Creating a Config File

You'll want to create a configuration file within your code base at .phan/config.php so that Phan knows what to look at. The following config file will let Phan know that your source is in the src/ with some dependency code in the vendor/symfony/console directory, and that anything under vendor/ should be parsed, but not analyzed.

<?php

/**
 * This configuration will be read and overlaid on top of the
 * default configuration. Command line arguments will be applied
 * after this file is read.
 */
return [
    // Supported values: '7.0', '7.1', '7.2', null.
    // If this is set to null,
    // then Phan assumes the PHP version which is closest to the minor version
    // of the php executable used to execute phan.
    // TODO: Set this.
    'target_php_version' => null,

    // A list of directories that should be parsed for class and
    // method information. After excluding the directories
    // defined in exclude_analysis_directory_list, the remaining
    // files will be statically analyzed for errors.
    //
    // Thus, both first-party and third-party code being used by
    // your application should be included in this list.
    'directory_list' => [
        'src',
        'vendor/symfony/console',
    ],

    // A directory list that defines files that will be excluded
    // from static analysis, but whose class and method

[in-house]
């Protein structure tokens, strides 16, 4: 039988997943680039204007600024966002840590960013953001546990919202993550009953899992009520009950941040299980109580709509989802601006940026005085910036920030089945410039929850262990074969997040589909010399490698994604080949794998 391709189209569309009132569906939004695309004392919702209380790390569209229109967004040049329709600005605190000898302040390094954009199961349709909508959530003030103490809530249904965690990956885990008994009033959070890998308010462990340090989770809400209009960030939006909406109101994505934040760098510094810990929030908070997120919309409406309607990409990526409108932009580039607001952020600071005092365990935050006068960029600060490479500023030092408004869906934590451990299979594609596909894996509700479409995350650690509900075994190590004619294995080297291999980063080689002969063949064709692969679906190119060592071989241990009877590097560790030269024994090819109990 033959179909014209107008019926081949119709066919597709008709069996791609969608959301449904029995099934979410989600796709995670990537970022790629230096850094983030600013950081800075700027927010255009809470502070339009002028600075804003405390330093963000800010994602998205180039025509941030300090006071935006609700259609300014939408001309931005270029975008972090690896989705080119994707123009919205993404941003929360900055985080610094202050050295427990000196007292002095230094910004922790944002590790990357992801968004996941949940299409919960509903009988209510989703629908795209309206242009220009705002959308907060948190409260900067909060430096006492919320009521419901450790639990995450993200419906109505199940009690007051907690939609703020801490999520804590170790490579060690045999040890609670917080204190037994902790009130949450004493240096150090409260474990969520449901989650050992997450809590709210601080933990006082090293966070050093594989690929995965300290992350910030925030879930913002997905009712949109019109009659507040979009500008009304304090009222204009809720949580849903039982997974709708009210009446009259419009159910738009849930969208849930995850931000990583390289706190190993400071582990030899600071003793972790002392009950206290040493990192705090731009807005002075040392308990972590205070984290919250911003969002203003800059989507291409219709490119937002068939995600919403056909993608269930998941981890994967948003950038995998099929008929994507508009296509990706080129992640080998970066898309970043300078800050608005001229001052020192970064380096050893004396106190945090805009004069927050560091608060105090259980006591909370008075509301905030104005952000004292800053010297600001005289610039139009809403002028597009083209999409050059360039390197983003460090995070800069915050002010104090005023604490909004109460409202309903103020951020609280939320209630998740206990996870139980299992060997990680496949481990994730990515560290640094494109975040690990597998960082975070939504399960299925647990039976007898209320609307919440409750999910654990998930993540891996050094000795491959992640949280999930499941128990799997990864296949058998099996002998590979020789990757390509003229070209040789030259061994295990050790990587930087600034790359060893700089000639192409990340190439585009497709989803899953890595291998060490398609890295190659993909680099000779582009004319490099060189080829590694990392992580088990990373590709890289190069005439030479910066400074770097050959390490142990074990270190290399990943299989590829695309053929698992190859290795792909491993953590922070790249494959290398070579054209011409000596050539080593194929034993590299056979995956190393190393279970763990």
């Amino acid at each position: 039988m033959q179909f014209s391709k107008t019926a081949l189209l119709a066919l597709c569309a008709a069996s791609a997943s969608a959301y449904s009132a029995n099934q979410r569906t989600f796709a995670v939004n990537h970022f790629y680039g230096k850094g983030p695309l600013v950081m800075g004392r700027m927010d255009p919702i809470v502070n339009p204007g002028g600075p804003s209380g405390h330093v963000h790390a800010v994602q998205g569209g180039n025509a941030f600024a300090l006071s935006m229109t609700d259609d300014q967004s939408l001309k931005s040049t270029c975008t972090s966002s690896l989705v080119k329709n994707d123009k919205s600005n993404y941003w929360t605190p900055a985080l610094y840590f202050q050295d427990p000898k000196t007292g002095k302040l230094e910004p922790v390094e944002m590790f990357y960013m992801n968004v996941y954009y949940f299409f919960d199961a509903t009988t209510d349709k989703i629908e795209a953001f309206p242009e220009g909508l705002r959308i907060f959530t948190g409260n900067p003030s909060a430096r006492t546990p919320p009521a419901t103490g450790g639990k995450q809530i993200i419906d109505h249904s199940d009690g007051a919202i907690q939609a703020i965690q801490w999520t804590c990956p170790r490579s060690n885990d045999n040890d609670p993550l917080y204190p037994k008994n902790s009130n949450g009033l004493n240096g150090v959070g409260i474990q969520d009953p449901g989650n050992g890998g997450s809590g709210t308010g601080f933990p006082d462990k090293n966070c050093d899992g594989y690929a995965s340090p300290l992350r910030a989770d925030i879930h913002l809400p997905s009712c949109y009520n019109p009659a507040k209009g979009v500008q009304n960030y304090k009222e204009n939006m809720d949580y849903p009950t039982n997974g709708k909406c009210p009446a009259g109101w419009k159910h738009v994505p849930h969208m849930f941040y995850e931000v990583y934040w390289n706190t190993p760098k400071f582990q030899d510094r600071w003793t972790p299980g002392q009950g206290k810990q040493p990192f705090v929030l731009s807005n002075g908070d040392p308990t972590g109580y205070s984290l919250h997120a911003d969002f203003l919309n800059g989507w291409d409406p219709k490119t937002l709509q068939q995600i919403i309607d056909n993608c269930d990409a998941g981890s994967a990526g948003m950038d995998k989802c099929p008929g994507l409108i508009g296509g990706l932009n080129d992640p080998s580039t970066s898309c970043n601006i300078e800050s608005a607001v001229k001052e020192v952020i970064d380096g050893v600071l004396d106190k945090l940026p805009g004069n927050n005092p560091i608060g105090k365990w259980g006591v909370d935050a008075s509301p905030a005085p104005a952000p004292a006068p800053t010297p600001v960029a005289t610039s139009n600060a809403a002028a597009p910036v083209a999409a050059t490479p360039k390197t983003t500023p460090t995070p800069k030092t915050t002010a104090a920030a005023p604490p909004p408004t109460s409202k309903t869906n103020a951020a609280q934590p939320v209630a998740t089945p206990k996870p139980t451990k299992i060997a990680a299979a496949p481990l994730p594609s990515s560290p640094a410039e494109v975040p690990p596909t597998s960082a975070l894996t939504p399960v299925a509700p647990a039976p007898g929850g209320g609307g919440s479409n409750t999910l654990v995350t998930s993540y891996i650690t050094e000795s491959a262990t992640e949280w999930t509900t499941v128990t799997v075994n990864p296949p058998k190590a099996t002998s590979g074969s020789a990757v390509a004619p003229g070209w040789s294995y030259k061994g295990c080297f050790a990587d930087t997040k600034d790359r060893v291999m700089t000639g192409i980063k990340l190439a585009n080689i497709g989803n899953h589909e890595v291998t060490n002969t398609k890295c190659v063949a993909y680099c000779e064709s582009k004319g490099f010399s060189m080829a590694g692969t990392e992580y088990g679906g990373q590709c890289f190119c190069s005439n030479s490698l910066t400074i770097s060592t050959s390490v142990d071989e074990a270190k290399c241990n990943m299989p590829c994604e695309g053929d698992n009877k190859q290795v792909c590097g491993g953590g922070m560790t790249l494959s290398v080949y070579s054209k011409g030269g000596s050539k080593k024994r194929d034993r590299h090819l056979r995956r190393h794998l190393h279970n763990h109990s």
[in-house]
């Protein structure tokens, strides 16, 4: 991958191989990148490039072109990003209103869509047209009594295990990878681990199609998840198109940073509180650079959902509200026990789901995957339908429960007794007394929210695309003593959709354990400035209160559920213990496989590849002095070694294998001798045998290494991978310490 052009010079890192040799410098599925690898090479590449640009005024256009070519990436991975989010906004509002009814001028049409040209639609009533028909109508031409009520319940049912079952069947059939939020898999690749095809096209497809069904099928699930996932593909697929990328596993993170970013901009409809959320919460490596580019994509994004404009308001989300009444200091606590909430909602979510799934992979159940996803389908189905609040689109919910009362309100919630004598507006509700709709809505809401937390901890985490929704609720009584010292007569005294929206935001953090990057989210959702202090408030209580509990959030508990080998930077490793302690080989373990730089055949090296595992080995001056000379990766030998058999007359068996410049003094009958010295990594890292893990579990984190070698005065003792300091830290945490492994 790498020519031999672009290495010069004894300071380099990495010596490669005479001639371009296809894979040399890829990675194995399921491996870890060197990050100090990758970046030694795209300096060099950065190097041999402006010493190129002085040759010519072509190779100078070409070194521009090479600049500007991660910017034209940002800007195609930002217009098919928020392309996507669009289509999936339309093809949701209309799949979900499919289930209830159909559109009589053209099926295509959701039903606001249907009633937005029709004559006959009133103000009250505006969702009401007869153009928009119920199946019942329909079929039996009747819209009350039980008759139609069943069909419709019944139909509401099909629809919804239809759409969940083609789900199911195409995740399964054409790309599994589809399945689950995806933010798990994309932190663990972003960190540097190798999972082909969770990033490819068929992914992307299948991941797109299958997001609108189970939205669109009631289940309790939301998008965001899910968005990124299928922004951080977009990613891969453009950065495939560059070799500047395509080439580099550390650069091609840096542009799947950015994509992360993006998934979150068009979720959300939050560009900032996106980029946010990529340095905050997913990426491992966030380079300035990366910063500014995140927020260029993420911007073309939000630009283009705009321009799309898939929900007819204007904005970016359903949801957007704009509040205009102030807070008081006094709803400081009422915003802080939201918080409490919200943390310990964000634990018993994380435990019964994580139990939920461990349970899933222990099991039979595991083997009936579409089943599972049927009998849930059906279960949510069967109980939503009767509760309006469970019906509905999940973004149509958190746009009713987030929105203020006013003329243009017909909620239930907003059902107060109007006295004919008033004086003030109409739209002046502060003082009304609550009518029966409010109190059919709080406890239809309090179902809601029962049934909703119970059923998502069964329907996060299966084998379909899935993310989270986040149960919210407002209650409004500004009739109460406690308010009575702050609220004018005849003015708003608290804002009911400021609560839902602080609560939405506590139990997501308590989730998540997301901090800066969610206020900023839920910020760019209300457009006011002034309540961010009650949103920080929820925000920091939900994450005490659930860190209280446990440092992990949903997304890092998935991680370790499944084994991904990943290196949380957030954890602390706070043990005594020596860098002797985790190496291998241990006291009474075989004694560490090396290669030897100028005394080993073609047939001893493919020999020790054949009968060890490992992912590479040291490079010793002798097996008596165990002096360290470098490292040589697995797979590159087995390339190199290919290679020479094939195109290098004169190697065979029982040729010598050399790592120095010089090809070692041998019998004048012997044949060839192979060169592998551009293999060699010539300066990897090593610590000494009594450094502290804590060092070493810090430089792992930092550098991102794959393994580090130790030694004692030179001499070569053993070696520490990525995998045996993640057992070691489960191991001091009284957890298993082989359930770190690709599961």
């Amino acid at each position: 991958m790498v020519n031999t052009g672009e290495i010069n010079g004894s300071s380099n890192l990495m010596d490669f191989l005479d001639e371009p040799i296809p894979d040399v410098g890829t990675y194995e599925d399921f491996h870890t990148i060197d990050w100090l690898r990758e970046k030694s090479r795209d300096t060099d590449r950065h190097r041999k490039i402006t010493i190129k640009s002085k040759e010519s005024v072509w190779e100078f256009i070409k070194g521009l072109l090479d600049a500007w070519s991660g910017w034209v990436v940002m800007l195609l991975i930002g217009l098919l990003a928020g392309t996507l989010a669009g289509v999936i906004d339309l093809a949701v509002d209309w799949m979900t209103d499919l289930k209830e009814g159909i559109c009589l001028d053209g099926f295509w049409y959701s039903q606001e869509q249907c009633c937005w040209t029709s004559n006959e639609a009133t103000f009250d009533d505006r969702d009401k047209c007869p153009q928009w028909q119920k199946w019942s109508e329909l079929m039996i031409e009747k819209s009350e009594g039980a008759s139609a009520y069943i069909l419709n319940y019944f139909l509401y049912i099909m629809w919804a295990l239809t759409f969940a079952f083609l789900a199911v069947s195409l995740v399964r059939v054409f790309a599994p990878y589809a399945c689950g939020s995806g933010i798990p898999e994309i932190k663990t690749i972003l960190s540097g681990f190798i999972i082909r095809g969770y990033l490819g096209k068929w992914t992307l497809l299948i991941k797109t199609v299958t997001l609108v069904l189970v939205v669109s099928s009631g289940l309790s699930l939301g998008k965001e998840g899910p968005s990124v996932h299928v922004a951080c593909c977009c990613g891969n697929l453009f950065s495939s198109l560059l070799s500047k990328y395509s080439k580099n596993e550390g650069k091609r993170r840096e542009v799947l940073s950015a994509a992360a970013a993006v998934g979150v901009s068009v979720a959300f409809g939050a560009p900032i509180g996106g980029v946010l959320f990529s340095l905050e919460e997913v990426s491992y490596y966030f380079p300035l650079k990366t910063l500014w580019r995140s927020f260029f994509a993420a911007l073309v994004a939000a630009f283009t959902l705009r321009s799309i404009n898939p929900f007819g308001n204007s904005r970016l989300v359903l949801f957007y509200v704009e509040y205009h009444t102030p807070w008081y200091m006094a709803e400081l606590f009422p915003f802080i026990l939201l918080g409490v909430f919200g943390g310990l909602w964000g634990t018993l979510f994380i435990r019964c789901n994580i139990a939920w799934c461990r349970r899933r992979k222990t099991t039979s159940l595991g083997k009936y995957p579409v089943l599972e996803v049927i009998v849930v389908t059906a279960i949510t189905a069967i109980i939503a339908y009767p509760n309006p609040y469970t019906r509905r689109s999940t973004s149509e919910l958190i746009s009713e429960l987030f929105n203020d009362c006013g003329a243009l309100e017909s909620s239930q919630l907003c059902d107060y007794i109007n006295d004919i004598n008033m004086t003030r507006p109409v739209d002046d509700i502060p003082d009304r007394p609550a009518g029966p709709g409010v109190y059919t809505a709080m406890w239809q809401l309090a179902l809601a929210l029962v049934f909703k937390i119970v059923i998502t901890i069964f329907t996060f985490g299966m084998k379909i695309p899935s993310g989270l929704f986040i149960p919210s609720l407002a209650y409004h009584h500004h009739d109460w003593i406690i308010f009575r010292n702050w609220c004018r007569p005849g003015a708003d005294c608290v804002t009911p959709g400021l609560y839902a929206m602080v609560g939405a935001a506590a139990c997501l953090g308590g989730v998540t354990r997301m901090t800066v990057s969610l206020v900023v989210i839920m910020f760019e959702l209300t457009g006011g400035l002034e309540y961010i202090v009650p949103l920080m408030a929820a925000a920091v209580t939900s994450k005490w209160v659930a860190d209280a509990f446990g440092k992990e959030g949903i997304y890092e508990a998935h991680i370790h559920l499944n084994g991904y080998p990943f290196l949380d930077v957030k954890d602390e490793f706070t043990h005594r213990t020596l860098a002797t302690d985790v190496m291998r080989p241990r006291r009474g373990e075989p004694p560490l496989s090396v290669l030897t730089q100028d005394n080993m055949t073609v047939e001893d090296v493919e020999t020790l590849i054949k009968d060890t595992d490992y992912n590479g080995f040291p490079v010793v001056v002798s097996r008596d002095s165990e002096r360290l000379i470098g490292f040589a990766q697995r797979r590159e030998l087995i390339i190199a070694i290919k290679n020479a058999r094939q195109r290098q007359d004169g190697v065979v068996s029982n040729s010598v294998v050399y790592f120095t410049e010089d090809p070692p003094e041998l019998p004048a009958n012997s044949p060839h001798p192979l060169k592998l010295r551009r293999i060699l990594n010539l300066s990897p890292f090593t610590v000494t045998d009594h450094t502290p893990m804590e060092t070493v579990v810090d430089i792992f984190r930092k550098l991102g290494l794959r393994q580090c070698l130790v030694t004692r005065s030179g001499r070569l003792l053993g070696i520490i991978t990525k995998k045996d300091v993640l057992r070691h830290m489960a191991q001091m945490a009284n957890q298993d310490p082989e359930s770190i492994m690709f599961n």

// information should be included.
    //
    // Generally, you'll want to include the directories for
    // third-party code (such as "vendor/") in this list.
    //
    // n.b.: If you'd like to parse but not analyze 3rd
    //       party code, directories containing that code
    //       should be added to both the `directory_list`
    //       and `exclude_analysis_directory_list` arrays.
    "exclude_analysis_directory_list" => [
        'vendor/'
    ],
];

/path/to/phan --init --init-level=3 can alternatively be used to automatically generate .phan/config.php for a project using composer. (--init-level=1 generates a very strict config, --init-level=5 generates a weak config). You may need to manually add some indirect third party dependencies to directory_list.

Take a look at Incrementally Strengthening Analysis for some tips on how to start with a weak analysis and slowly increase the strictness as your code becomes better equipped to be analyzed.

A list of configuration options and their default values can be found at the page Phan Config Settings.

Also, see Phan's own .phan/config.php for the (fairly strict) config Phan uses to analyze itself.

Running Phan in Continuous Integration

This assumes you have set up .phan/config.php in the root directory of your git project.

Phan will exit with a non-zero exit code if 1 or more errors are detected (or if Phan failed to run).

Many Continuous integration tools can be used to detect that exit code (And/or parse the generated report file) and cause the build to fail. A list of several examples is below: